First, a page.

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GreeceHow Zakynthos Saved Its Jews from the Holocaust

How Zakynthos Saved Its Jews from the Holocaust

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By Robert Zaller

The island of Zakynthos, the next to southernmost of the Seven Islands archipelago in the Ionian Sea, is among the most beautiful and cultured in all of Greece. Its great national poets, Dionysios Solomos, Ugo Foscolo, and Andreas Kalvos, celebrated the coming of Greek independence. Their tradition continued into ours with the twentieth-century author, Grigorios Xenopoulos, and into this century with the poet and playwright he mentored, the Hellenic News’ own Lili Bita, and my beloved late wife. Lili had many stories of Zakynthos to tell me, many of them in the wonderful memoir she wrote, Sister of Darkness. One of those stories she lived through herself as a child, and thought it would particularly interest me. It is now a rather famous one, the subject of books and films. And there is no better time for me to tell it than now, on Greek Easter, when Christianity celebrates the hope of humanity and what salvation can mean here on Earth.

Jewish populations were distributed widely throughout the Roman Empire after the expulsion from their historic homeland. They remained so during the Byzantine period, and with the Ottomans particularly encouraging their settlement in Saloniki, they were instrumental in developing the commercial, financial, and industrial preeminence of the city. This made the Jewish community particularly vulnerable to the Nazis after their conquest of Greece. One of its few survivors was the famed stage director Karolos Koun, with whom Lili would study drama after the war. For at least a time, however, the Jews of the Seven Islands had a degree of protection, as Fascist Italy was assigned their occupation and Mussolini offered at least passive resistance to the Holocaust. With his fall in 1943, however, Germany replaced the Italians, and immediately demanded a census of the Jewish population, for ultimate deportation to Auschwitz.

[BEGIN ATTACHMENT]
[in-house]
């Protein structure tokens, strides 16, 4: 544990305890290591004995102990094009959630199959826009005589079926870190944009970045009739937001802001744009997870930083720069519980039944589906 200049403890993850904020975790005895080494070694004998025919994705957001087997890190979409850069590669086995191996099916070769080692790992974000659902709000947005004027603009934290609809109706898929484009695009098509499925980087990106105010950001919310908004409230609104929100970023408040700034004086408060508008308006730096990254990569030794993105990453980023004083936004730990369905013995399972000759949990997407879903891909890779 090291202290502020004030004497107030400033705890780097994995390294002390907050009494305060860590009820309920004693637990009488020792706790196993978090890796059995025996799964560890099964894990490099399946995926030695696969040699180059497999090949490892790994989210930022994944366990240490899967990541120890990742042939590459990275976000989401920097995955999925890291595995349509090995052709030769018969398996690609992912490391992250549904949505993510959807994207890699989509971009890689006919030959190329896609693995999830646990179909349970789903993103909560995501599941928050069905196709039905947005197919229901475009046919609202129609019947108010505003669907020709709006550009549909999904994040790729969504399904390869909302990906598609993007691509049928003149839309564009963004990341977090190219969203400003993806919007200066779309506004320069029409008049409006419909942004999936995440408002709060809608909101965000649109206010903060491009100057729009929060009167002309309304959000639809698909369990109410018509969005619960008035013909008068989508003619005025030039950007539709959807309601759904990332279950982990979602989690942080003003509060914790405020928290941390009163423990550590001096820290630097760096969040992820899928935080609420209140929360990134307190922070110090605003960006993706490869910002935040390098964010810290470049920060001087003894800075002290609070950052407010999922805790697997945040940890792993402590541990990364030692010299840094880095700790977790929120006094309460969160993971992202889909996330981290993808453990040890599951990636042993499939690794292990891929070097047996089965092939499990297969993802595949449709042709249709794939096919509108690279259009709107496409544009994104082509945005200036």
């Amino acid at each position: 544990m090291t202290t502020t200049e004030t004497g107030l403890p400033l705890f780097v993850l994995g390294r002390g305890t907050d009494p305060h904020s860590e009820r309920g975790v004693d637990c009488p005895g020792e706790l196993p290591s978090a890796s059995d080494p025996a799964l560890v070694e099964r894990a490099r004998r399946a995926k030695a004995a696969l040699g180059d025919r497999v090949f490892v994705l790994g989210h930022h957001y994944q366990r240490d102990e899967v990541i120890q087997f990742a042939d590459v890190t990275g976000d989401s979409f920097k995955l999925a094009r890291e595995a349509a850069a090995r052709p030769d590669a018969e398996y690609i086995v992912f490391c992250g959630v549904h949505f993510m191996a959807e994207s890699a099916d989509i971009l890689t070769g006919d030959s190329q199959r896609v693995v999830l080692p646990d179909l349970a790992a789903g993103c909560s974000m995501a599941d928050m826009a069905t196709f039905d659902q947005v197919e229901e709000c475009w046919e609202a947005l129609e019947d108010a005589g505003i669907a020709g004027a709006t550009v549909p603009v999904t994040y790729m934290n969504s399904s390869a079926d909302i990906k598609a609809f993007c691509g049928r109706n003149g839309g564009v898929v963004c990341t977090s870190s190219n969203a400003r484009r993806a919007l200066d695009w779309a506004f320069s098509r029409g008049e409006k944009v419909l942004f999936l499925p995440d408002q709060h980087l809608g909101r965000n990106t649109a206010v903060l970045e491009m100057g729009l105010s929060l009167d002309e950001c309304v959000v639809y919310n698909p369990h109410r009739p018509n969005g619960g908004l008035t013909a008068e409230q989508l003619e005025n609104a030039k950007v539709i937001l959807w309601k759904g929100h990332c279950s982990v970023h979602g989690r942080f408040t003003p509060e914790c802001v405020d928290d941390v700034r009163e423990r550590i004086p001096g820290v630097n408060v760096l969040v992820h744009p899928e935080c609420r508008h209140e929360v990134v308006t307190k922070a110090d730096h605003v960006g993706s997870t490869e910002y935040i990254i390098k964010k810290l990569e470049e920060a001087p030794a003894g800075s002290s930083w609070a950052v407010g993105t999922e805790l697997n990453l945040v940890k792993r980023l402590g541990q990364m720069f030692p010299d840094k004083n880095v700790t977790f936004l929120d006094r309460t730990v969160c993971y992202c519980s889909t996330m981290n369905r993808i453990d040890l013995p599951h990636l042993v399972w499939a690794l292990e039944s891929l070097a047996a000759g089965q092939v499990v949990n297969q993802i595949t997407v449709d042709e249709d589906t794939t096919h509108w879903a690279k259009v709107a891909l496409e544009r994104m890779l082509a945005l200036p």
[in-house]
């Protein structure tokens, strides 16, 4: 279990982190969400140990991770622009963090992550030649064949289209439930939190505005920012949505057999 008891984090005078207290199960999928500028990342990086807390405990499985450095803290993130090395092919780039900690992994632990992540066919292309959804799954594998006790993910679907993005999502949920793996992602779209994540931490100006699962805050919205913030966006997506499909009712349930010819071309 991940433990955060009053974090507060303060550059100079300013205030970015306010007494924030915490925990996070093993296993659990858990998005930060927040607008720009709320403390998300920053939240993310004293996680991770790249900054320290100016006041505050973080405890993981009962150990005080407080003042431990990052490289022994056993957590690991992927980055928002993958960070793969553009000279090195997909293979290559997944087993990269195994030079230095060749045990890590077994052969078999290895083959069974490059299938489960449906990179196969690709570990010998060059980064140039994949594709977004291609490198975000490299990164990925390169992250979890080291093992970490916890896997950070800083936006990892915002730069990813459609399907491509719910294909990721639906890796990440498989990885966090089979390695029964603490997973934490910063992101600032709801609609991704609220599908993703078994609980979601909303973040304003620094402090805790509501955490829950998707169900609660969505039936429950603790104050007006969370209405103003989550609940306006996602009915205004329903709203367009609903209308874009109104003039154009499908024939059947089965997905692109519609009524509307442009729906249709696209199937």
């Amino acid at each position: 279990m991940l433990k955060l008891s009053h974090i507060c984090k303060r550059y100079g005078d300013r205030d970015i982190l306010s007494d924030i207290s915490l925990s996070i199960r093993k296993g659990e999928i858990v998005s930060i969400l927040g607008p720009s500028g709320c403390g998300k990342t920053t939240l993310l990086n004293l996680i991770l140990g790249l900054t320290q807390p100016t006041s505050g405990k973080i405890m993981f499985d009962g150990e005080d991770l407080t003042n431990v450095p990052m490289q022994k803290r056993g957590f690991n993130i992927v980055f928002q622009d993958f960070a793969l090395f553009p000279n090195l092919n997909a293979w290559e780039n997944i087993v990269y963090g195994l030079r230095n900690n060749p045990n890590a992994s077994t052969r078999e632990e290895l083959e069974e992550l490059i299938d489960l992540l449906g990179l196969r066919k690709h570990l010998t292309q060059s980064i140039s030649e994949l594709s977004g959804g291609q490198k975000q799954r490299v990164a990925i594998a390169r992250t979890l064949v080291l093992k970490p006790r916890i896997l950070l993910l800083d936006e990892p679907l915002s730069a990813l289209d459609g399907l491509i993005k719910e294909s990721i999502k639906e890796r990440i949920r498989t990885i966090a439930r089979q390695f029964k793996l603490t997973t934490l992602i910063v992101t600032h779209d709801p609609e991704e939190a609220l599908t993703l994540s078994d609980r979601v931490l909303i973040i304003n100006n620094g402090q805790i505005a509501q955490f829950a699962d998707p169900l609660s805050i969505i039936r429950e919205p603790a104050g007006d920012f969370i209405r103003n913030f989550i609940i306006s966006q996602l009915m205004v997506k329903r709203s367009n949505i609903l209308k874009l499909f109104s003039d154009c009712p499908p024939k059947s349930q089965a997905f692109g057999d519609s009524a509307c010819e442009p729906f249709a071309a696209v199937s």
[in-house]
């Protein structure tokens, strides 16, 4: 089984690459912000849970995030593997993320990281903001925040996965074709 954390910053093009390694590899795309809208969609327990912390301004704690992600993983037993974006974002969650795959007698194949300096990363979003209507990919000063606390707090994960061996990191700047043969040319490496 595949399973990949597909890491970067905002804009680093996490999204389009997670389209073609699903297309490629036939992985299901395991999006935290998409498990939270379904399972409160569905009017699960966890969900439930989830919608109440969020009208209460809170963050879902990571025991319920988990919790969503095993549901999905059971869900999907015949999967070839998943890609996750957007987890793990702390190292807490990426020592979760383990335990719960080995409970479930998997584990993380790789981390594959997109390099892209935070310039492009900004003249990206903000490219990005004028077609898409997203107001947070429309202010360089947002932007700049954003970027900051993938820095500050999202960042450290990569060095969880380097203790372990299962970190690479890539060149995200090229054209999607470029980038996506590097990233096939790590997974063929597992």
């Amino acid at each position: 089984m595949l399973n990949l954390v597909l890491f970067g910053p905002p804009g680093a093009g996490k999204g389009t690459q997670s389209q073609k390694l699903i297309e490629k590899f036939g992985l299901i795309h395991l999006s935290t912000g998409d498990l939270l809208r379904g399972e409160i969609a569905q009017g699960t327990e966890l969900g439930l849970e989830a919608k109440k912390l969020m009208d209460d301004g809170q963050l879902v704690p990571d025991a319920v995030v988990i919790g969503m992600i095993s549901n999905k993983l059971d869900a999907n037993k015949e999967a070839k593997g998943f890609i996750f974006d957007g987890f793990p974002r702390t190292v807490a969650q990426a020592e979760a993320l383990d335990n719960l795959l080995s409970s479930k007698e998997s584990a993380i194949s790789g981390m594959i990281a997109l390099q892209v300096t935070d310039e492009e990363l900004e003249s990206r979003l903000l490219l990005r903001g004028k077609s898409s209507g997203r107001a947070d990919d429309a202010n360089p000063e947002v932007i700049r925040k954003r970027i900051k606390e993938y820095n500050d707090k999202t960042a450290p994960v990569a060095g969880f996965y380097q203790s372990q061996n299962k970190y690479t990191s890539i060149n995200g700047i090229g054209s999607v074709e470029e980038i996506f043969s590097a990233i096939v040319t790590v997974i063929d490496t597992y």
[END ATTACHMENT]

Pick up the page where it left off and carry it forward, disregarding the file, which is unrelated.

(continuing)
As elsewhere, the Germans operated in Zakynthos through local community leaders, the island’s bishop, Dimitrios Chrysostomos, and the mayor of its capital, Loukas Carrer. Chrysostomos had had a controversial career. As a student of theology in Munich, he had met the young Adolf Hitler, with whom he exchanged political views. Named Secretary of the Holy Synod of the Greek Church, he was temporarily suspended for heterodoxy. In the mid-1930s, he joined the Old Calendarists, a sect that insists on the traditional Julian calendar of Church observances to the present day. This, too, put him in trouble, and he was once again suspended from his Metropolitan functions in 1942-43 and sent to Athens. He had only recently returned to Zakynthos when the Germans arrived.

The purpose of the census demanded of Chyrsostomos and Carrer was clear. Some 50,000 Jews had already been sent to Auschwitz from Saloniki; the fate of those of Zakynthos would not long differ. Chrysostomos tried to defer the census, and was reported to have written directly to Hitler, asserting that he had been given full authority over the Jews of Zakynthos, that they were well-regarded by the general population, and that any attempt to alter their status would provoke civil unrest. This letter has not survived, although there is testimony that it was indeed written. It was, obviously, an act of extraordinary defiance if sent, but Chrysostomos was known among his colleagues as long supportive of the Jews, and his superior, Archbishop Damaskinos of Athens, made a powerful declaration of his own: “I have taken up my cross, I spoke to the Lord, and made up my mind to save as many Jews as possible.”